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Hi everyone,
I have had a fairly busy summer, chess-wise, finishing with the UK-China match (where I was trying to help the juniors with their opening preparation) at Liverpool (the first time I had ever been there, so I found time to visit the Cavern Club and the Beatles museum, etc.) and then a 4NCL weekend.
As I am writing this the World Championship is in full swing, so there are a couple of games from that event, but most of the rest of the games are from the UK-China match.

Download PGN of September '07 1 e4 e5 games

Petroff Defence [C42]

The Petroff has been one of the success stories of the World Championship so far, having been played by Gelfand and Kramnik with a very solid score.

So far White has been preferring 5 Nc3, but I wanted to take a look at the long mainline of Anand, V - Kramnik, V, which starts 3. Nxe5 d6 4. Nf3 Nxe4 5. d4 d5 6. Bd3 Nc6 7. O-O Be7 8. c4 Nb4 9. Be2 O-O 10. Nc3 Bf5 11. a3 Nxc3 12. bxc3 Nc6 13. Re1 Re8 14. cxd5 Qxd5 15. Bf4 Rac8:

I think the best move here might be 16. h3 (see the extensive notes, and the ChessPub Guide), but instead Anand tried to surprise his opponent by 16. Qa4!? Bd7 17 Qc2, a new move. He then embarked on a combination to obtain a passed pawn on e7 but it seems his judgement was a bit awry as he soon lost the pawn and had to defend a long rook and pawn ending.

Incidentally, as both players must have known from the beginning that this ending was a simple theoretical draw, I wonder why they bothered to play it on? Was it for the spectators' benefit?

Staunton's line, 6...Bd6, was the only variation that attracted me to Black's cause when I was young, as Black often gets to sacrifice a pawn for some attack. However, in Navara, D - Timman, J it is White who goes for the sacrifice after 7. O-O O-O 8. c4 c6 9. Qc2 Na6! 10. a3 Bg4 11. Ne5 Bxe5 12. dxe5 Nac5 13. f3 Nxd3 14. Qxd3 Nc5 15. Qd4 Nb3 16. Qxg4 Nxa1 17. Bh6:

This line is very dangerous for Black (see the analysis), but probably not mortal.

I actually spent many hours analysing the end part of this game as it features an interesting rook and pawn ending, and I wanted to get to the truth of whether it was winning or drawing. I suspect both players were fairly short of time (those 30 second increments again, no doubt?!) as there were a few serious errors, the last and decisive one coming from Black!

Scotch Game [C45]

I was curious to see how the Scotch would shape up after Grischuk's demolition of Rublevsky with 4...Bc5 in the rapid games for their match (see the June '07 Update), and it seems that players have simply avoided this particular line.

In Ni Hua-Rowson,J the Chinese specialist played 7. Nd2 (instead of Rublevsky's 7. Qg3), aiming for an edge in the coming endgame:

This worked to perfection in this particular game, but an antidote was suggested during the post mortem, and was then successfully played that very same day! Check the notes.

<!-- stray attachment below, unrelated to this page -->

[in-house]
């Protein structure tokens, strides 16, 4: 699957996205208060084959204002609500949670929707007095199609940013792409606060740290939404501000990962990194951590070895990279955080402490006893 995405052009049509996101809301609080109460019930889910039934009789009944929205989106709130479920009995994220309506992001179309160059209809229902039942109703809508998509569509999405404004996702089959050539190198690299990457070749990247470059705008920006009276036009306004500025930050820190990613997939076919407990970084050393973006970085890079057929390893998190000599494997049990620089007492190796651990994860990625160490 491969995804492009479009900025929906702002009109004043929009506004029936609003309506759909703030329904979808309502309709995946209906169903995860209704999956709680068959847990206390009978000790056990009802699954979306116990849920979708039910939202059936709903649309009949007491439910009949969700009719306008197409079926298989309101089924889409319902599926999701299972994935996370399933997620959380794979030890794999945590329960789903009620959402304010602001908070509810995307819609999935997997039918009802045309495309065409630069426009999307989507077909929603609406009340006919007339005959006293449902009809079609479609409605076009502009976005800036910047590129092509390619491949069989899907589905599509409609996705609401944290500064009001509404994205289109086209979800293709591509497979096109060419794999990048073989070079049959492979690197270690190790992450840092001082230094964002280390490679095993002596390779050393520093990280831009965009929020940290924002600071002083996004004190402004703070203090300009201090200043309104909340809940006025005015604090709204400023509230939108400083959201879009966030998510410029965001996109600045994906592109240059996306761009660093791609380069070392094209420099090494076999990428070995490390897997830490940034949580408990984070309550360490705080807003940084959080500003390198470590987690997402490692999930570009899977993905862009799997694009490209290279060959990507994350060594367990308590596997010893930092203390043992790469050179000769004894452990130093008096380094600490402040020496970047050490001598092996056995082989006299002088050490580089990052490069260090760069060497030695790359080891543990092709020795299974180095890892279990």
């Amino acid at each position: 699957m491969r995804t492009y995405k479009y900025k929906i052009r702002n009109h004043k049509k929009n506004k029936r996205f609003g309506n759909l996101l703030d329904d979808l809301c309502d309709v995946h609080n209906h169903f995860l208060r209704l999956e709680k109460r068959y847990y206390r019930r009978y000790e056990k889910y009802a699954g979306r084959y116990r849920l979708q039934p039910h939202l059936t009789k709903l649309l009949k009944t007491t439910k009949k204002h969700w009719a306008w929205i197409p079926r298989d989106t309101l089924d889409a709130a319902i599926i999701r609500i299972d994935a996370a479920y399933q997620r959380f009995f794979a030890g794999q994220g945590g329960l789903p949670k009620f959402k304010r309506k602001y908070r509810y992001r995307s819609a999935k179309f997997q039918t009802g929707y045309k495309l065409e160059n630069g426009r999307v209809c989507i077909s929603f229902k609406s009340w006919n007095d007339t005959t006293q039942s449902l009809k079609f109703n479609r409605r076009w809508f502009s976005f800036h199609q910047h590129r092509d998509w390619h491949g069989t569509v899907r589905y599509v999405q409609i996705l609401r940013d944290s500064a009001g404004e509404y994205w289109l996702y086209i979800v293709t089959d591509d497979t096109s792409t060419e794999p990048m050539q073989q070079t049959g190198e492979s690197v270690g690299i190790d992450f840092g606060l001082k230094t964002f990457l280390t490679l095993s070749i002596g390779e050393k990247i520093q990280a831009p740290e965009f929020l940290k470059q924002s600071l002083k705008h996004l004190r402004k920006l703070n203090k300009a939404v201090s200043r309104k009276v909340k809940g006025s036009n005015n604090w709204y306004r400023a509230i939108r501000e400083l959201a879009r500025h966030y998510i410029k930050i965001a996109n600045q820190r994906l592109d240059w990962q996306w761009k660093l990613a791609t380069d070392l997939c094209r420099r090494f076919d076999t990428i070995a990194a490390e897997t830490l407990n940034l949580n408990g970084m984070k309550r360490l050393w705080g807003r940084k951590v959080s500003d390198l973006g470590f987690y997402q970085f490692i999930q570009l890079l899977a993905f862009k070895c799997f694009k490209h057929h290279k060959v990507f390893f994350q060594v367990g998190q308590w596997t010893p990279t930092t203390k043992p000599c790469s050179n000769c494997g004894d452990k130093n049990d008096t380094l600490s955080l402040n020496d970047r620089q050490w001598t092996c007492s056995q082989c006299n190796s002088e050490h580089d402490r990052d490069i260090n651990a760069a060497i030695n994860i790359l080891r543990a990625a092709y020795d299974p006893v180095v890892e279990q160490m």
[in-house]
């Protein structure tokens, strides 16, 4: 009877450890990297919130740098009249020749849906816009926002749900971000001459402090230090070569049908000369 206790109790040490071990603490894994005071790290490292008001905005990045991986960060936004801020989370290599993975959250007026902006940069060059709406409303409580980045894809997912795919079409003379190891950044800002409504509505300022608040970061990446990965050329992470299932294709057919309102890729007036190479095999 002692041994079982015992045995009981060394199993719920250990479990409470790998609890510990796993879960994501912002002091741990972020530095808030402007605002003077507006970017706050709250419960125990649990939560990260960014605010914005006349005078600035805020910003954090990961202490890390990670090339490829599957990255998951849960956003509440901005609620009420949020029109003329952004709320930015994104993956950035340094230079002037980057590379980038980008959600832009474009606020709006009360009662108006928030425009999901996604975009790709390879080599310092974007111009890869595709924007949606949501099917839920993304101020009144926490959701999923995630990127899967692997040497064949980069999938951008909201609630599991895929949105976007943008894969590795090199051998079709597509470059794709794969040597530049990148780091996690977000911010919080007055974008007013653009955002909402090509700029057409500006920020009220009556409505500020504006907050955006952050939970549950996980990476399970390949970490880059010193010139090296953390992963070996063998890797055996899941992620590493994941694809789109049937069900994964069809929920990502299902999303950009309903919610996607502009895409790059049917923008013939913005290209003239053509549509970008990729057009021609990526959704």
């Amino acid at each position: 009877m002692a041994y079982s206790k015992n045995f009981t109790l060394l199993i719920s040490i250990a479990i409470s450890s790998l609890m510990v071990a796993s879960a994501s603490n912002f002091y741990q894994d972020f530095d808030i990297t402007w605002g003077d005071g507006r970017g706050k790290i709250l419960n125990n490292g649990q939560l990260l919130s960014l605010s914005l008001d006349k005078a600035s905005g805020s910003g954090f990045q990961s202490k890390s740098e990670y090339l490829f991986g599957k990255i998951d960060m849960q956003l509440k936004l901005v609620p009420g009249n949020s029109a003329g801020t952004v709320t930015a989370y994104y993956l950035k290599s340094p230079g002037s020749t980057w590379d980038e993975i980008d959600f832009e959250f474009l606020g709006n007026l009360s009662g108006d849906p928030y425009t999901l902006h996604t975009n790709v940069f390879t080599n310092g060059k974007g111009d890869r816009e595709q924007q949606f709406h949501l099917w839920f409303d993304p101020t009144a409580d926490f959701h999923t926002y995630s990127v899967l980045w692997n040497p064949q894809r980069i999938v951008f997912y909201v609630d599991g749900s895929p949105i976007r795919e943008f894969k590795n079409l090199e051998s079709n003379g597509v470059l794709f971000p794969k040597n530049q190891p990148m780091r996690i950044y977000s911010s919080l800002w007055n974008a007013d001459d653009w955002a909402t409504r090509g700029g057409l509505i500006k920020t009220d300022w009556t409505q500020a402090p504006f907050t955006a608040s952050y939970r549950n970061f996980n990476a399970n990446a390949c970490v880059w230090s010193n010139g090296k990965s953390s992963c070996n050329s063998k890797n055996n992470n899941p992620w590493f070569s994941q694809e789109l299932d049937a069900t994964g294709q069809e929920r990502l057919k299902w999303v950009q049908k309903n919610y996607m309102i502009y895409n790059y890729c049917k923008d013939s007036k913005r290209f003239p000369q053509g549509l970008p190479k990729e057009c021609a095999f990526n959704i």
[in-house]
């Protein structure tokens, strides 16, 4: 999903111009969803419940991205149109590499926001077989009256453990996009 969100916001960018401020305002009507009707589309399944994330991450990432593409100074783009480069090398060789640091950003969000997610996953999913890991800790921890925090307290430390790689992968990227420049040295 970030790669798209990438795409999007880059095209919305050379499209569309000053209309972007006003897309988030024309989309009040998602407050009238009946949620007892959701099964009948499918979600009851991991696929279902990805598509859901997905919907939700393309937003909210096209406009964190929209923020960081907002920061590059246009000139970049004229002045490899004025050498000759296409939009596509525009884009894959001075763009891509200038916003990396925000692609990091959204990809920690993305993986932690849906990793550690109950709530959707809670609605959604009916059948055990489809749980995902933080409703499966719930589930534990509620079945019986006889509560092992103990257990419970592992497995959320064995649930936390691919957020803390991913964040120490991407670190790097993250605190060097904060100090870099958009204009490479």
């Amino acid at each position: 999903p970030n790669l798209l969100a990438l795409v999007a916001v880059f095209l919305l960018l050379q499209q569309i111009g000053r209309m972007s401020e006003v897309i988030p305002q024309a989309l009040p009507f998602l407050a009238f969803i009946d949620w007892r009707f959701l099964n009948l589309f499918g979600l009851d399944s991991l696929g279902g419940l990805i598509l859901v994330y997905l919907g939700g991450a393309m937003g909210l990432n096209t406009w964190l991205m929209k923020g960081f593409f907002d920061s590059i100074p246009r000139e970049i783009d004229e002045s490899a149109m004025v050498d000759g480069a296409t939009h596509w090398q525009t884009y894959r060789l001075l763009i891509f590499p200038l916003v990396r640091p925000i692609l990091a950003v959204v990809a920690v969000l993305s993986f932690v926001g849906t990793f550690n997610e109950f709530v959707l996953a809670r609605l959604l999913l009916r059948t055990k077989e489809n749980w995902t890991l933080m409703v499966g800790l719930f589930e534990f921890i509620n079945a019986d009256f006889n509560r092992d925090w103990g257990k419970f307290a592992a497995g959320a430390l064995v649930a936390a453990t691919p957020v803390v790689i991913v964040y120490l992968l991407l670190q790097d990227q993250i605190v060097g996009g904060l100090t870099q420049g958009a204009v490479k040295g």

In Morozevich, A - Svidler, P, after 4...Bc5, Moro played 5. Be3 (rather than 5. Nxc6, above) 5...Qf6 6. c3 Nge7 7. Bc4 O-O 8. O-O Ne5 9. Bb3!? (instead of the usual 9. Be2) 9...d6 10. f3:

However, only a few moves later Peter had managed to play the freeing ...d5, and was even a little bit better, so it looks like this idea will have to be discarded.

Four Knights [C47]

The Chinese GMs are noted for their tactical skill and good preparation and this may explain why Nigel Short played the surprising 4 a3 against Wang Yue. However, his opponent wasn't at all phased and simply replied with the critical 4...d5:

This takes play into a reversed Scotch Four Knights where the a3-move is of very limited value. The interesting line White used did actually make some small use of the extra move, but Black simply headed into a Petroff-style endgame where he had easy equality.

Curiously I couldn't find any mention of 4. a3 in either of my, fairly recent, Black repertoire books, and so I have had a particularly deep look at 5. Bb5 in the notes, so that subscribers should feel confident playing 4...d5 in their own games, see Short,N-Wang Yue.

Spanish [C60-C99]

While preparing for Gawain Jones' game against Ni Hua, a Berlin Defence expert, I suggested he try the 5. Re1 and 7. Bf1 line I also covered a little in the June '07 Update:

I only managed to show him about 2 minutes' worth of analysis but with this he happily set off to lock swords with a player close to breaking the 2700 barrier! Although Black played very purposefully Gawain still had a small advantage right up until both players started getting short of time, which perhaps shows just how unpleasant this line is for Black, see Jones,G-Ni Hua.

Marshall Attack

Shirov, A - Akopian, V gave me an opportunity to have a look at the current state of the 15. Re4 line, and to be frank not much has changed since Glenn looked at this in May.

Gajewski Variation

Gawain is habitually a Dragon Sicilian player, but when I suggested the Gajewski Variation might cause his well-prepared opponent a nasty surprise he was happy to give it a go! In fact, the surprise was so great that his opponent first wrote 10...c5 on his scoresheet!

Play followed the stem game for 17 moves before White innovated, and after that Black played very sharply, and well, to reach the following diagram:

Can you see how Black, to play, could have won brilliantly? If you want to play this line as Black be sure to study Wang Hao-Jones,G as I have covered two unplayed, yet critical White tries in some depth in the notes.

Till next month, Tony

Please post your Kingpawn Opening queries on the 1 e4 e5 Forum, or subscribers can write to if you have any questions.